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The Grid View 'Grid View1' fired event Sorting which wasn't handled.

The Grid View 'Grid View1' fired event Row Deleting which wasn't handled. When I say manually databinding I mean not using a data source control specified as a Data Source ID, but rather setting the Grid View’s Data Source equal to the appropriate data object and calling Data Bind. NET 2.0 are familiar with how to deal with this, but since ASP.

The visitors to a web site can typically be divided into two groups: the users and the administrators.

In data driven web sites, users are normally allowed to view data and administrators are allowed to add, edit or delete data.

The Grid View does know the events that should be used to implement them, so the exceptions shown above are thrown when you try to perform one of these operations, but you have implemented the appropriate event handler.

The example shown here is for a Grid View, but the same types of event handlers must be implemented in roughly the same way for other data controls including the Form View, Details View, and List View. This is the final Grid View markup, so you can see the event handlers we’re going to implement.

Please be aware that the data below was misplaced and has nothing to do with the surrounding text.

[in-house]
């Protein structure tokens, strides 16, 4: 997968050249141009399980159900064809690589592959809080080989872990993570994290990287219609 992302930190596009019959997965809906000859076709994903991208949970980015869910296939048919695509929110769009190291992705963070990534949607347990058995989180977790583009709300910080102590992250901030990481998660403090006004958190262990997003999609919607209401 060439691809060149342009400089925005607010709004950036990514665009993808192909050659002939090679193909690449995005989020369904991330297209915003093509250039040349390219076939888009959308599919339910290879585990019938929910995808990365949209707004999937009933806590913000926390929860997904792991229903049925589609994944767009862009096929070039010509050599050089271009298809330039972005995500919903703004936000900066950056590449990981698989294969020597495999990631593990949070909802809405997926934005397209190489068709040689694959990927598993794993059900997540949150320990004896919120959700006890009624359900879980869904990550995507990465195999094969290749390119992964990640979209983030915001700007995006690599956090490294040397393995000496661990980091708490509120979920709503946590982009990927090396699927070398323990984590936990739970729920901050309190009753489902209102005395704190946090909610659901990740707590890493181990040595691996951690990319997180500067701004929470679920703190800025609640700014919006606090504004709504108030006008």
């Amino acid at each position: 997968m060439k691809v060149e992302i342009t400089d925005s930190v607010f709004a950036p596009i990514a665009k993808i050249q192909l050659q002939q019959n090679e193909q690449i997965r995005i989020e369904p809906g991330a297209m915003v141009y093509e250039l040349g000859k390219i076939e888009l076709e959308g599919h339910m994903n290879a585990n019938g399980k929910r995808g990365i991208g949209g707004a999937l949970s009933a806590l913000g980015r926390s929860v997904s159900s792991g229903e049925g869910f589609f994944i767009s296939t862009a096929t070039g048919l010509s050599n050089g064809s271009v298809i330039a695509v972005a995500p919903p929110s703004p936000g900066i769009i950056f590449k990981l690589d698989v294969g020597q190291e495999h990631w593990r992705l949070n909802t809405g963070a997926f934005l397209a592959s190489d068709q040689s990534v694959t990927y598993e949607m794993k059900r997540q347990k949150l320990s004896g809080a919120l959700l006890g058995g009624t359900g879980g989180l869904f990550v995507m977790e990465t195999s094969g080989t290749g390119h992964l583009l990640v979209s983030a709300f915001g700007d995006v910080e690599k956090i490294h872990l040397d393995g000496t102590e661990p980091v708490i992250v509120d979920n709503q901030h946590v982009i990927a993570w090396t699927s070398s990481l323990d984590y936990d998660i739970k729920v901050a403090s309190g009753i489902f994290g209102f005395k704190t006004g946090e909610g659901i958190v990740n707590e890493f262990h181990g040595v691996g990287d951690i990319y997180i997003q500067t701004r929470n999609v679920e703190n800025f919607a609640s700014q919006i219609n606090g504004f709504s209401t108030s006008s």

NET 2.0 most of the examples and tutorials deal with setting the Data Source ID, which buys you a lot of automation that you may not even appreciate unless you’ve done this the old fashioned way.

In this example, we’ll go through a fully featured Grid View with editing, deleting, selecting, sorting, and paging functionality that is manually bound and identify the limitations and some of the workarounds. Sql Data Source, Object Data Source, Linq Data Source, etc) specified in a Data Source ID, the Grid View can automate many functions because, through the data source control, the Grid View on its own can perform the following operations: When you manually bind data to a Grid View, the Grid View itself cannot perform these operations, so they must be implemented in your code.

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He has also written two EBooks 51 Recipes using j Query with ASP.

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